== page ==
Zero Tolerance in Tokamaks: Eliminating Small Instabilities Before They Become Disruptions

Energetic ions and beam heating cause or calm instabilities, depending on the tokamak’s magnetic field.

tokamak’s magnetic field
A simulation shows (a) a disruptive instability in the DIII-D tokamak, a cross-section (b) of orbits of trapped energetic ions (black) interacting with the magnetic instability (colors), and the dependence of the critical stability threshold (c) in the ratio of thermal to magnetic energy, βc, as a function of the magnetic shear (the normalized gradient of the field’s helical pitch) in the core of the device. The critical threshold (c) is from a theoretical model that explains the simulation results and experimental observations of the mode onset. Image courtesy of Dylan P. Brennan, Princeton University

The Science

One of the greatest obstacles to producing energy via fusion on earth is the formation and growth of small magnetic field imperfections in the core of experimental fusion reactors. These reactors, called tokamaks, confine hot ionized gas, or plasma. If the imperfections persist, they let the energy stored in the confined plasma leak out; if allowed to grow, they can lead to sudden termination of the plasma discharge. Recent simulations of tokamak discharges with fast, energetic ions have shown that the structure of the magnetic field can either stabilize or destabilize these magnetic imperfections, or “tearing” instabilities. The result depends on the helical structure of the field as it winds around the tokamak.

The Impact

Energetic ions, ubiquitous in fusion plasmas, can be a strong stabilizing or destabilizing force. The choice depends on the magnetic shear in the plasma. Understanding the physics driving the onset of the instabilities can lead to their avoidance, a “zero tolerance” approach, vital for ITER’s stable operation. ITER is a key step between today’s fusion research and tomorrow’s fusion power plants. Also, the results explain many experimental observations of tearing instabilities that limit the maximum heat energy that can be contained.


Advanced tokamaks achieve high-thermal-energy plasmas by injecting beams of hot ions that collide with, and thereby heat, the background plasma. Burning plasma experiments that create energy from fusion reactions, such as ITER, will also have a significant population of hot alpha particles, the byproduct of fusion. The effects that energetic ions have on the benign instabilities, such as the sawtooth instability, which causes the temperature near the plasma core to flatten, and the toroidal Alfvén eigenmode, which intuitively is a “vibration” (wobble) of the magnetic field lines, have been known for some time. As the current and confined energy in plasmas are increased, a “stability boundary” can be crossed when the thermal pressure (that is, the heat energy) exceeds a certain fraction of the magnetic energy that comprises the magnetic bottle that confines the plasma. These “tearing” instabilities create imperfections in the magnetic field. If these imperfections grow, they can trigger a large-scale disruption, which terminates the plasma confinement and can damage the machine. Simulations of tokamak discharges with fast, energetic ions have shown the emergence of a stabilizing influence, or force, to the disruptive instabilities. Whether the force is stabilizing or destabilizing depends on the “shear,” which measures how the magnetic field lines wrap around the bagel-shaped, or toroidal, plasma in the tokamak. In positive shear, the usual case, the energetic ions are stabilizing. However, the inner region of tokamaks can often have low or negative (reversed) magnetic shear, and this leads to a destabilizing force, enough to drive the tearing mode unstable, thereby possibly leading to a disruption. As we move toward controlled avoidance of disruptions in ITER, it will be critical to incorporate advanced stability models into active control strategies in order avoid unstable conditions.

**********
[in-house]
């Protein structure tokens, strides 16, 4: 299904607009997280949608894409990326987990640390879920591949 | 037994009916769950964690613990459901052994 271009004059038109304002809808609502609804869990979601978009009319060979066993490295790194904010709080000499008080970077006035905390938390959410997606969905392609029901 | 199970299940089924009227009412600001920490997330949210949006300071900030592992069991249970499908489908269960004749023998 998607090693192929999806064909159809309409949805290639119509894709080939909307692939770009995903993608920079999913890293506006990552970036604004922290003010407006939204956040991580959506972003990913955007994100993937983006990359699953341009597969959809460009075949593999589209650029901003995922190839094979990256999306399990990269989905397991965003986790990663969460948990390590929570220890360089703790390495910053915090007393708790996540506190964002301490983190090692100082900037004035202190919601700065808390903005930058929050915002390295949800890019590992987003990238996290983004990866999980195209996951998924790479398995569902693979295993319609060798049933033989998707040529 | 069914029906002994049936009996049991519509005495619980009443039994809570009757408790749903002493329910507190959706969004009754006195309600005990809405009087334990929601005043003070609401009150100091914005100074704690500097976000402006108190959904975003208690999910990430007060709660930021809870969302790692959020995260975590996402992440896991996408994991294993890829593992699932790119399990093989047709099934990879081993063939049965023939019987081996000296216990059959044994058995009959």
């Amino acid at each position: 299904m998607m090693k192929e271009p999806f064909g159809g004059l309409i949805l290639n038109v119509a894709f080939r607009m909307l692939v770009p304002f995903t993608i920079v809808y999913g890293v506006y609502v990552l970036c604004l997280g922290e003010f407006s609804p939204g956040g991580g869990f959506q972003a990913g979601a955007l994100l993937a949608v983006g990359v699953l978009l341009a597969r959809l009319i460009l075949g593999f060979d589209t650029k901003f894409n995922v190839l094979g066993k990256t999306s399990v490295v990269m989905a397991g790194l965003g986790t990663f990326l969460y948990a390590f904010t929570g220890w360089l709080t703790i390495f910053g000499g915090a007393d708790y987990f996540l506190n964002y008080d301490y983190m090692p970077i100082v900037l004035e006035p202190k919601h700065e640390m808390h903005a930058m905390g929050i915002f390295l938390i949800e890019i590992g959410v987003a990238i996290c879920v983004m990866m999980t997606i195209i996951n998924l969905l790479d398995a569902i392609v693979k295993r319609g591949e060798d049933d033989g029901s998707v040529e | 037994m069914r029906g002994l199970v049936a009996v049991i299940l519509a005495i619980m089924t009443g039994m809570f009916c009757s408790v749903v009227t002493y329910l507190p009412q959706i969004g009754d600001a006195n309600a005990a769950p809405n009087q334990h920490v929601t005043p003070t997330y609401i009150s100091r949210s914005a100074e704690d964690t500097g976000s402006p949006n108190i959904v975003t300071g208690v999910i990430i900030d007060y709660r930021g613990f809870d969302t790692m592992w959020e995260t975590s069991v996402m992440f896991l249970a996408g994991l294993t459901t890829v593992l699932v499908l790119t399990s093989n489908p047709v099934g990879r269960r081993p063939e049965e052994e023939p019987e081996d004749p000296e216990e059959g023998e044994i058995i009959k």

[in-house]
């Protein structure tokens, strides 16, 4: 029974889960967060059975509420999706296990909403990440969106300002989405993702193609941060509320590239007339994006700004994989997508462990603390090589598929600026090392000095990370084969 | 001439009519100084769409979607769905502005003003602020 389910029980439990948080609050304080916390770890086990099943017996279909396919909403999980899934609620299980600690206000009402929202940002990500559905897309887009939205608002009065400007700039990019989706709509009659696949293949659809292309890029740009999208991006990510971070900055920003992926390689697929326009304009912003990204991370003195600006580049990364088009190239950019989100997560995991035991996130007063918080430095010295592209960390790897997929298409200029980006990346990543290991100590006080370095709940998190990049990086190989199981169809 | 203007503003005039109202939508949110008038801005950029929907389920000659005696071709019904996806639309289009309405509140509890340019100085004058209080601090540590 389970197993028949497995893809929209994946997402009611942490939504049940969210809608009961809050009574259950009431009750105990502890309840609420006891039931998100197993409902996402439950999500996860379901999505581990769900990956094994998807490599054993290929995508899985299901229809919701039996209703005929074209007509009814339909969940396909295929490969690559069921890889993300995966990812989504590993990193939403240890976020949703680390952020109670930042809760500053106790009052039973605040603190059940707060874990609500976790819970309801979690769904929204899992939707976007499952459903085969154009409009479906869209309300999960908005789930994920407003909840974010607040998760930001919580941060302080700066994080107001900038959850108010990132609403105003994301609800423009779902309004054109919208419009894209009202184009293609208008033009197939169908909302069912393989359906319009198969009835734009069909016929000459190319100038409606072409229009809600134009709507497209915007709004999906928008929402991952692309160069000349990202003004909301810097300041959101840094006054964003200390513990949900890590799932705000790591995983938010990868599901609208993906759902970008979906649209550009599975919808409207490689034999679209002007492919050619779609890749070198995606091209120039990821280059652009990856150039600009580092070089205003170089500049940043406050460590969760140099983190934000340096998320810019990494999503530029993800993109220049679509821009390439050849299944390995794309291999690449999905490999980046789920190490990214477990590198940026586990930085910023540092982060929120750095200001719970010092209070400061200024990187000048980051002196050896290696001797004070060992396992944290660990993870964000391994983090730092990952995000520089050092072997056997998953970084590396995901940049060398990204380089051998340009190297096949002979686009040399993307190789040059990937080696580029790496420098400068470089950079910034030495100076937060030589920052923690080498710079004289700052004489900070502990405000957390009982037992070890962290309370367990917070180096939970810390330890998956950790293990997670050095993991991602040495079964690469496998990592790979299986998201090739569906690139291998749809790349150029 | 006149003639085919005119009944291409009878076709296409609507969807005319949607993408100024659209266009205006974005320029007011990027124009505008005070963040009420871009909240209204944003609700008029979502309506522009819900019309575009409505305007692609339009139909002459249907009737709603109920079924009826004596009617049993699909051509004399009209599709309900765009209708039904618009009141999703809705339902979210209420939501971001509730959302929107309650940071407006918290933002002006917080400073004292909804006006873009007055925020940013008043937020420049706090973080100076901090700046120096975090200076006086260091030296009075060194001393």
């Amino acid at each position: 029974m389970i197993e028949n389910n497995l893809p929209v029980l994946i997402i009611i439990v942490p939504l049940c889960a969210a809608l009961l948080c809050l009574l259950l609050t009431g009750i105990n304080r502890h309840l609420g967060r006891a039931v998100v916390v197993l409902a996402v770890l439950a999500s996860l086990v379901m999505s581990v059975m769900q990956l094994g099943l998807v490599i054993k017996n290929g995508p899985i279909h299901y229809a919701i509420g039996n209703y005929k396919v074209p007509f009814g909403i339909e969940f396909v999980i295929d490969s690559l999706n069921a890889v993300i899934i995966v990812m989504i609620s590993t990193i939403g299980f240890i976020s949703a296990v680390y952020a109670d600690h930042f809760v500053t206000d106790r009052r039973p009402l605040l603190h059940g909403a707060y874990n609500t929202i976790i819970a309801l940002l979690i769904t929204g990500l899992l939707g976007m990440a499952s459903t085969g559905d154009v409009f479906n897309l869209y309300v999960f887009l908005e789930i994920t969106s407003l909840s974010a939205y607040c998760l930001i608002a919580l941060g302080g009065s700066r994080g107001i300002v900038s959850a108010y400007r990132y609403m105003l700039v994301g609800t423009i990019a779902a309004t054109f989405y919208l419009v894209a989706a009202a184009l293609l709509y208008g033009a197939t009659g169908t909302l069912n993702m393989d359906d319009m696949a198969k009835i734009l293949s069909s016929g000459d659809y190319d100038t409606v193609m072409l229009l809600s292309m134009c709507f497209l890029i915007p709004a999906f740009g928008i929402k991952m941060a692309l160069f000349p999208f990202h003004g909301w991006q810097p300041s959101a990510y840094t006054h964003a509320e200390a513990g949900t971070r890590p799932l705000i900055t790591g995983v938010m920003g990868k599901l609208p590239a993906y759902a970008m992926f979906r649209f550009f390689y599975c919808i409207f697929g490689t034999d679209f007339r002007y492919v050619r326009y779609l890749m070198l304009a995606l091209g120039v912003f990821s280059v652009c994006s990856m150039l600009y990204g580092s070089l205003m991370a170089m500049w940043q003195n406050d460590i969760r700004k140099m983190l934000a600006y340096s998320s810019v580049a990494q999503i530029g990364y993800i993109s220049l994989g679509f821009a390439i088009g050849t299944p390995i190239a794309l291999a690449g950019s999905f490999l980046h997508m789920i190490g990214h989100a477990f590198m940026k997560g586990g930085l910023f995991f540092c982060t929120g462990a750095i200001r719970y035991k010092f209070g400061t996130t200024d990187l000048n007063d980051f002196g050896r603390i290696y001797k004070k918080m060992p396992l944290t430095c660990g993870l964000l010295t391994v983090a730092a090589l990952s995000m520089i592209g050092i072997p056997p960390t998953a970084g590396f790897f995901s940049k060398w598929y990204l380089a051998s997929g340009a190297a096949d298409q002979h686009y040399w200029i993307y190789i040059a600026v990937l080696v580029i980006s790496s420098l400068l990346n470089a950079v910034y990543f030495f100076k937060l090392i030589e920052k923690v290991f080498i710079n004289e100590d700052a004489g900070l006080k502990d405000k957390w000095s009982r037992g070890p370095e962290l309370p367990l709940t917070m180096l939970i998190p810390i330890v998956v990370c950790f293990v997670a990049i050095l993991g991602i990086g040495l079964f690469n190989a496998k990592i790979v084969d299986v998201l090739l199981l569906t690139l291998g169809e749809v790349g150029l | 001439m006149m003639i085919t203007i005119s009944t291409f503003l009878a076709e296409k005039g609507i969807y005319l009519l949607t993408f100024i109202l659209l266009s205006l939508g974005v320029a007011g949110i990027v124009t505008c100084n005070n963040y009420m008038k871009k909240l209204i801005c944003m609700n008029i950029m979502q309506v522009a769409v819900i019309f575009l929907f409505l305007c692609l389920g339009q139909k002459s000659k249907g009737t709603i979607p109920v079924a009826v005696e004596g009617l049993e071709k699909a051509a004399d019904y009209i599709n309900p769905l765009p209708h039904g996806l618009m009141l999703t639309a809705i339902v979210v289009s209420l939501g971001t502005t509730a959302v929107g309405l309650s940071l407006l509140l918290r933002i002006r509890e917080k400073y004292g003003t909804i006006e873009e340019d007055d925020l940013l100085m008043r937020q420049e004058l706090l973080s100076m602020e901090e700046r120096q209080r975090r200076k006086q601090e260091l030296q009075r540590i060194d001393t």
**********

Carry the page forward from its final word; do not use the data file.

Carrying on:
Source : Department of Energy, Office of Science